In sharp contrast, Chapter Two shows Ben the tender father and thrusts the family into the crisis of their lives. As Ben and five-year-old Mikey head home from a sunset birthday ride, the boy’s horse spooks, stumbles, and throws the child against a tree root. The ensuing hospital visit launches the novel’s life and death struggle, for in the exam of the boy’s concussion doctors find Leukemia, a form resistant to chemotherapy.
Flashbacks show Catharine’s relationship with her family, develop a theme of hard work, and show Kyle’s protectiveness for his little sister. Kyle caught fireflies and put them in a jar for Robin Lee to allay her fear of the dark. When the doctors declare that only a bone marrow transplant will save Mikey who is suffering all the horrors of chemotherapy, Catharine realizes she must revisit her past.
Blood relatives have the best chance of a match. She reveals she had a child who would be nineteen now. Ben cannot hide his shock and sense of betrayal. Catharine tries to contact her son but runs into obstacles. She must try her only other option, her brother Kyle.
Throughout Catharine’s maneuvering, Clayton-Goldner intersperses scenes of Ben with Mikey in his exhaustion after chemo and listlessness in temporary remission. Ben researches Mikey’s disease while the frail child sleeps, holds his hand and reads to him while he’s awake. Ben sacrifices his own dream of being a medical school dean because he cannot stay with his son and do the dean’s work of a university hospital. All the while, he frets over the woman he has loved and trusted who has lived a lie.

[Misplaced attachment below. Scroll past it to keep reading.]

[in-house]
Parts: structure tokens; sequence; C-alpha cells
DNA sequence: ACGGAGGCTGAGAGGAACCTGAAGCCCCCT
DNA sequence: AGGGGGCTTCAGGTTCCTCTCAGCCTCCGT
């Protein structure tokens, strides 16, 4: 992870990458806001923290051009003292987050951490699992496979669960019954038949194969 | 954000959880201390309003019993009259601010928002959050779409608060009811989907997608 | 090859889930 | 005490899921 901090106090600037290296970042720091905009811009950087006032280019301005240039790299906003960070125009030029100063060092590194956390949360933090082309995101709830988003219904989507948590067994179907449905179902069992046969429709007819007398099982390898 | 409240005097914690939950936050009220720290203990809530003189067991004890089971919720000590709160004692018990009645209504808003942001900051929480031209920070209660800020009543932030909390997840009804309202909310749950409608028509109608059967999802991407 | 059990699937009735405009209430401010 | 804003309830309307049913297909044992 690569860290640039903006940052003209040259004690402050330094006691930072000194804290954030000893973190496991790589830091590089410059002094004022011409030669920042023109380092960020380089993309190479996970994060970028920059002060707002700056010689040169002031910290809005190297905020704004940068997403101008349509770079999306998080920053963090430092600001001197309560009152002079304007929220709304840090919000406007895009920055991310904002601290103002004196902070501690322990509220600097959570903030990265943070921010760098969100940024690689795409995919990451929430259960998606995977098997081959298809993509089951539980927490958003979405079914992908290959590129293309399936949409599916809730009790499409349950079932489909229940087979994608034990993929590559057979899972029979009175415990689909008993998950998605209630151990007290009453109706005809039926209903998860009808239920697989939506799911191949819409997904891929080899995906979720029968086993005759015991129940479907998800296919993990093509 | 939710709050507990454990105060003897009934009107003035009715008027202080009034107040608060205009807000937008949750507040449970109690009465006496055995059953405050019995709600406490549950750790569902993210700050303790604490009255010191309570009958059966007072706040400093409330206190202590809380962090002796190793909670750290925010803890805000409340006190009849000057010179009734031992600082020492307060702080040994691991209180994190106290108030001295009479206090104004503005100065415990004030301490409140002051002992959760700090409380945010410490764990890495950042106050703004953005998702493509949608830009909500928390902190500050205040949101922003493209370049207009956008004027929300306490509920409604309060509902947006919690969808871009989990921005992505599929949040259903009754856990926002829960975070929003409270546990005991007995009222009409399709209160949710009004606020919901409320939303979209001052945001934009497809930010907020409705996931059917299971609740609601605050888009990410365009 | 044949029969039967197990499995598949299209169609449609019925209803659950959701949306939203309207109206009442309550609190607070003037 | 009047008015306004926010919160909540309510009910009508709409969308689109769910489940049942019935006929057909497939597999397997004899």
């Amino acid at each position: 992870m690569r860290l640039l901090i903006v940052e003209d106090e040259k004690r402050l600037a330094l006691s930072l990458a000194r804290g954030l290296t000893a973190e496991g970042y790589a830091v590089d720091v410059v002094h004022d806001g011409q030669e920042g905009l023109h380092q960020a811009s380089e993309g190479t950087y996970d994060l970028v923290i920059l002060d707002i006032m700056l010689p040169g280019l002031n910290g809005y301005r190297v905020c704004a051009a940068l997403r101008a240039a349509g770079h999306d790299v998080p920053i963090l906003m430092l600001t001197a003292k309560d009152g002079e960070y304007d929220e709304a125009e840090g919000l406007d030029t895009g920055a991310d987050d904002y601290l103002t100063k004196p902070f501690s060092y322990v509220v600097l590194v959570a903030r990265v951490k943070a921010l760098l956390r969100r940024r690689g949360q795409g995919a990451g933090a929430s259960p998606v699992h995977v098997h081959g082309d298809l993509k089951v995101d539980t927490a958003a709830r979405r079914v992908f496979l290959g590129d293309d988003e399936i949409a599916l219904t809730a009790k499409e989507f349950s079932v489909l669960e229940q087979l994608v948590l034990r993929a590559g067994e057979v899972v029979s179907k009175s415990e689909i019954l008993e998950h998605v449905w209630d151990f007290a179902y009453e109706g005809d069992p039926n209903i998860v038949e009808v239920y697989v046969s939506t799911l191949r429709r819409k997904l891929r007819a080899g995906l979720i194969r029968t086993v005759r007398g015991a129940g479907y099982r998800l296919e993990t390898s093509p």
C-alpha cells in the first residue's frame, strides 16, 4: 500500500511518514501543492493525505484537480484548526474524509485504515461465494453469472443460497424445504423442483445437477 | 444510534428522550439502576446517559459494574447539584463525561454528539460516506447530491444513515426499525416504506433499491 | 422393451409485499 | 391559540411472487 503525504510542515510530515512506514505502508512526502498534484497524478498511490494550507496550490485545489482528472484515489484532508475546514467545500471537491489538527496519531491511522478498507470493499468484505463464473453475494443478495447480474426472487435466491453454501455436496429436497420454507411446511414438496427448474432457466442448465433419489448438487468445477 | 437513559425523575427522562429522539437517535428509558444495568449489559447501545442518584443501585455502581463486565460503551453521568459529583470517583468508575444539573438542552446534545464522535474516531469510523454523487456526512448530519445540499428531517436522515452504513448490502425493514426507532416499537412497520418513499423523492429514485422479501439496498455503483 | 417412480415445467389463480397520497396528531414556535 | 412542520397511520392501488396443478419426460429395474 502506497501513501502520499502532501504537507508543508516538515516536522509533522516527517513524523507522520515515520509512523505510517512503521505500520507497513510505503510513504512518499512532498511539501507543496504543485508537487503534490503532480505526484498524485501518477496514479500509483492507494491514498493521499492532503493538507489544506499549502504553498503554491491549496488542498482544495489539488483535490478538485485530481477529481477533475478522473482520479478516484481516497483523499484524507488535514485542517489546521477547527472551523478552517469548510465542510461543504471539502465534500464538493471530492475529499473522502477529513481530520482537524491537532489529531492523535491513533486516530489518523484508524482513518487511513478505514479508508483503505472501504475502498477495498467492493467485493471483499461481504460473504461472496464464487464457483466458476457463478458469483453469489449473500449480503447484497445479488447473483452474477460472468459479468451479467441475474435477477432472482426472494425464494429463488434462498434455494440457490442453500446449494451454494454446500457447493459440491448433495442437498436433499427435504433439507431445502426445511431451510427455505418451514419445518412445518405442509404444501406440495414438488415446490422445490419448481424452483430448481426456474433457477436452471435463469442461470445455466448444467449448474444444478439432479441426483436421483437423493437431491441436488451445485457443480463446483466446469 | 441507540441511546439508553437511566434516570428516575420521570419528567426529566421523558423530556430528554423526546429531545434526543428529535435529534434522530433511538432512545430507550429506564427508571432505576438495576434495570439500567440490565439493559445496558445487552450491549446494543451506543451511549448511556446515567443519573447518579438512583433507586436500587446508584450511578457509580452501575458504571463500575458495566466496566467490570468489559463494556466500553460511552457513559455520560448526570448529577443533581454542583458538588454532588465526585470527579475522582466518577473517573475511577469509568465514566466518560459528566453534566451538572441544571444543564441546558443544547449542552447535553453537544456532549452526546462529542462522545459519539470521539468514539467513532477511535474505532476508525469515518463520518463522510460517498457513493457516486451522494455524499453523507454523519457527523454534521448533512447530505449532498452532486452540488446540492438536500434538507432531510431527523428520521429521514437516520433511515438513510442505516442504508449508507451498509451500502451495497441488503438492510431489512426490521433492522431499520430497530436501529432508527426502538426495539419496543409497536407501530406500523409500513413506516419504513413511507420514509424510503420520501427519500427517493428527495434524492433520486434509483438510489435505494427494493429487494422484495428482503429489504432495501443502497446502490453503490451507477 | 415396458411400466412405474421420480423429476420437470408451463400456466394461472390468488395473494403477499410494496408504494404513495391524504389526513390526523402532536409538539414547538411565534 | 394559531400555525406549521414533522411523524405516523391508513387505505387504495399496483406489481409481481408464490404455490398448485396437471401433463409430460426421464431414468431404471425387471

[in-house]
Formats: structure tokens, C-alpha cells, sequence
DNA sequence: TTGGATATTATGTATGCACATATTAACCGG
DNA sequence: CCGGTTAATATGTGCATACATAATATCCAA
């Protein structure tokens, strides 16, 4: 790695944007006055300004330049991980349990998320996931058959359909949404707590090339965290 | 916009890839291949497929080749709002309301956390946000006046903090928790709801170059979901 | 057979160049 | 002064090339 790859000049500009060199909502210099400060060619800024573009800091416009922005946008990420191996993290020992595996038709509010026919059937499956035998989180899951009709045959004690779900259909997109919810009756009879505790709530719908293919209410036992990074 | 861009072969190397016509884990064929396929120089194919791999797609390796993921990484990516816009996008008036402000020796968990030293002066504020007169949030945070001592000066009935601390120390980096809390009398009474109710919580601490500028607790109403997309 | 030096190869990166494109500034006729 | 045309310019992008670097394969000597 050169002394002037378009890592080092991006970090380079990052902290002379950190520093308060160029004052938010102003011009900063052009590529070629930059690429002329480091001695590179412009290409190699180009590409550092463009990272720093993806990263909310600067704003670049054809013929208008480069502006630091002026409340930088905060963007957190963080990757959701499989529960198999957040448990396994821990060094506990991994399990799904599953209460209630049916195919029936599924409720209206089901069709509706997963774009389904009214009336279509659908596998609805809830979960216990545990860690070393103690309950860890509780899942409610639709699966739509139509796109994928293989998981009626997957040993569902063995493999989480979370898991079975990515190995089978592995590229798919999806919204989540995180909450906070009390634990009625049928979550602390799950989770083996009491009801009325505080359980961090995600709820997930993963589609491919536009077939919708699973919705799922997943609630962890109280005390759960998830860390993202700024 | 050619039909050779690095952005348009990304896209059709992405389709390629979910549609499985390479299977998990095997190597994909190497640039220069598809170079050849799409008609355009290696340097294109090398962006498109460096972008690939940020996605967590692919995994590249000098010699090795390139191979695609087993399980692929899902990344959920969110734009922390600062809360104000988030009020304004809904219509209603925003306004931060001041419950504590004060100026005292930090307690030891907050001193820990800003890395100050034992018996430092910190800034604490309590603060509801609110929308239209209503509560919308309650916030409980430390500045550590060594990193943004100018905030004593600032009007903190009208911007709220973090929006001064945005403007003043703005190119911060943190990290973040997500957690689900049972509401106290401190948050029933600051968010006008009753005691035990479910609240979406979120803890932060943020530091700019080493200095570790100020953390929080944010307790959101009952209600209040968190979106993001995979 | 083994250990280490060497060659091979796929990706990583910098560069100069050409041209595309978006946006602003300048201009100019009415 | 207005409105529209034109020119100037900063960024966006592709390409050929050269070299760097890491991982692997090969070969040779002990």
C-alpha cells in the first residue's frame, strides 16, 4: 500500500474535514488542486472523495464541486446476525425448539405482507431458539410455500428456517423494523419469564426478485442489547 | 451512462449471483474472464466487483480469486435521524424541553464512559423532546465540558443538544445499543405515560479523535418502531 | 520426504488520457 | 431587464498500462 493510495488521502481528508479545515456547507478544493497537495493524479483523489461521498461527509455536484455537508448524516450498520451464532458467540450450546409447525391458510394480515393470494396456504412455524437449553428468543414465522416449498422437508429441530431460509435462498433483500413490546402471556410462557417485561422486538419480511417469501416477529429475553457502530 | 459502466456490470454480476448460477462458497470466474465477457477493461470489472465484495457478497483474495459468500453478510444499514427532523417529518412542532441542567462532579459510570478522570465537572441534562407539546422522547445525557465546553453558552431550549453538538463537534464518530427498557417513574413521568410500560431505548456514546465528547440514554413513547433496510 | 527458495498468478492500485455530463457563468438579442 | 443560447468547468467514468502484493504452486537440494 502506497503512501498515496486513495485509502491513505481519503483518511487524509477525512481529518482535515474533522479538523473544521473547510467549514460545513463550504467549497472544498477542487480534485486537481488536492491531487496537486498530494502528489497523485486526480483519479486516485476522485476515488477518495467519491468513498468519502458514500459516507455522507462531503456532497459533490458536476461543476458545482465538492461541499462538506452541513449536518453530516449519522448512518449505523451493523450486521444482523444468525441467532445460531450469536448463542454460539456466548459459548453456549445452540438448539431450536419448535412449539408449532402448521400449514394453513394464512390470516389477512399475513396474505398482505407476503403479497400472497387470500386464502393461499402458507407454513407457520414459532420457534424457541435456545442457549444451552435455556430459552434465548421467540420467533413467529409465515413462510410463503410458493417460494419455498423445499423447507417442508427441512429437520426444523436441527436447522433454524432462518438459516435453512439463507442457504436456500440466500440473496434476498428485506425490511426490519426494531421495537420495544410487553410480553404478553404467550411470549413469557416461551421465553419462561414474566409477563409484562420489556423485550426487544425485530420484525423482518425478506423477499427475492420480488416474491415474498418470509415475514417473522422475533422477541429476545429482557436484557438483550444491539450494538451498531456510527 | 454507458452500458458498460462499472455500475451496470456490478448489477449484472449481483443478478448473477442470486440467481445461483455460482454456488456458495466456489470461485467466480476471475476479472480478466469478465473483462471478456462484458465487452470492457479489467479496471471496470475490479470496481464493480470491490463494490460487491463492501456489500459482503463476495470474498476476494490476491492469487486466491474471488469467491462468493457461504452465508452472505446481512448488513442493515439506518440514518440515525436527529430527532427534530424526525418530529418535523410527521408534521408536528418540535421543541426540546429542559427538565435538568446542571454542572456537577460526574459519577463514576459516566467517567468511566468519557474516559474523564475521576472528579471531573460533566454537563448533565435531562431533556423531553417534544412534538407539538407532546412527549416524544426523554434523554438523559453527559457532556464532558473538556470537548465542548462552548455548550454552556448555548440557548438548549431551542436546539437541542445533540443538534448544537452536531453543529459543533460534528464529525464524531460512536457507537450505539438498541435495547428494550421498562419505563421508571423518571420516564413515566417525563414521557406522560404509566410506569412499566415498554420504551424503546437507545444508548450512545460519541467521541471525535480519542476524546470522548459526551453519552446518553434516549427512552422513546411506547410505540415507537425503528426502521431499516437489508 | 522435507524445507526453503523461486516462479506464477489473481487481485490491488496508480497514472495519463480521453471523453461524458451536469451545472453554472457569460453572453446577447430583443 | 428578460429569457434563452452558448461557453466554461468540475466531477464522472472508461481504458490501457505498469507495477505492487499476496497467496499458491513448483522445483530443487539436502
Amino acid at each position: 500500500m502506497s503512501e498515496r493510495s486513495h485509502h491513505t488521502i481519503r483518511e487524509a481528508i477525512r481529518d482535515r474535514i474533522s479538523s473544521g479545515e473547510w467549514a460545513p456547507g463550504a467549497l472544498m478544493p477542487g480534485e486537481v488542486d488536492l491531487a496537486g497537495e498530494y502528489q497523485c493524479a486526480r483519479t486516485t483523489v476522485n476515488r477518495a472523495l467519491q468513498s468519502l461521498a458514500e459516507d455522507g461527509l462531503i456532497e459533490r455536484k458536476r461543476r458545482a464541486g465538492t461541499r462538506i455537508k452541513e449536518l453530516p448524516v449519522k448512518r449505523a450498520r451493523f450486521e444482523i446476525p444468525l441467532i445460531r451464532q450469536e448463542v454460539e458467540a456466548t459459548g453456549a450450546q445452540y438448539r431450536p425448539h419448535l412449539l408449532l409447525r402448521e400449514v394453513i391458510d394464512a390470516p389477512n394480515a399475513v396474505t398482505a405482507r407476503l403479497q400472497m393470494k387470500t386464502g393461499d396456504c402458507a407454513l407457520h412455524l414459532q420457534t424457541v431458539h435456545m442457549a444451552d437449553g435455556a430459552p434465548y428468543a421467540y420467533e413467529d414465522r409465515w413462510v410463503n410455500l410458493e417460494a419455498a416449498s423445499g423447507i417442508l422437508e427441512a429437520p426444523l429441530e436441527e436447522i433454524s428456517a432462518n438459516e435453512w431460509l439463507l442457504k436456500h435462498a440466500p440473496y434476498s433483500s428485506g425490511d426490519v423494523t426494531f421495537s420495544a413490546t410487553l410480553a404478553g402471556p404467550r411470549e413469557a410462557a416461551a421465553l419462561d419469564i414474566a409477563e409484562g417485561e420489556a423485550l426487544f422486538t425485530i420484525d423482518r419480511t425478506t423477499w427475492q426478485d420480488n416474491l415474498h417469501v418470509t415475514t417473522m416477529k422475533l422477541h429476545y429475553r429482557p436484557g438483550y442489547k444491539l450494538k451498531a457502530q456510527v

Tension builds as Catharine returns to Willowood. Her brother put a gravestone for Robin Lee assuming she died in the fire. The scenes in this setting move from the sweetness and innocence of meeting Kyle’s child LaraLee to the painful flashback of the rape and the fire. Clayton -Goldner shows skill in the violent action remembered and the feelings of guilt and horror blending with the determination of the seventeen year old Robin Lee.
The author understands the importance of smells to emotion and memory, from the smells of the sour buttermilk in the trash can to the smells associated with her father, gasoline and whiskey most prominent.
As early as the Prologue the reader had the information that solves the final danger to Catharine. She had several times feared being charged with murder if she returned. With only one more meeting,she is ready to go home. She and Ben talk, and she packs to meet him and Mikey the next day at St. Jude’s in Memphis.
But Sheriff Preston puts a lot together,and holds Catharine overnight in jail, her only comfort a clean blanket. Catharine remembers he is a good father who has recently lost his daughter. He dashes home to do more searching.
In crafting her ending, Clayton-Goldner satisfies the reader without reliance on maudlin details.
Best Wishes, Helen Check out helenhogan.com for a preview of my newest novel, RIDGECREST RESCUE
My other problem came with the use of vernacular for the time periods (1965 and 1985). One example off the top of my head is Wayne's use of the phrase "being bummed" about something. Not in 1965. Maybe in 1975. This is only one of several instances that popped out. I wish the author had researched this more completely, as she did such a thorough job with all her other research, not an easy feat for these time periods.
The bottom line, though, is that the story is haunting and heartbreaking. I can't imagine going through what the main character suffered and coming out the other side a whole and healthy person.
Overall, I wouldn't hesitate to buy another book from this author.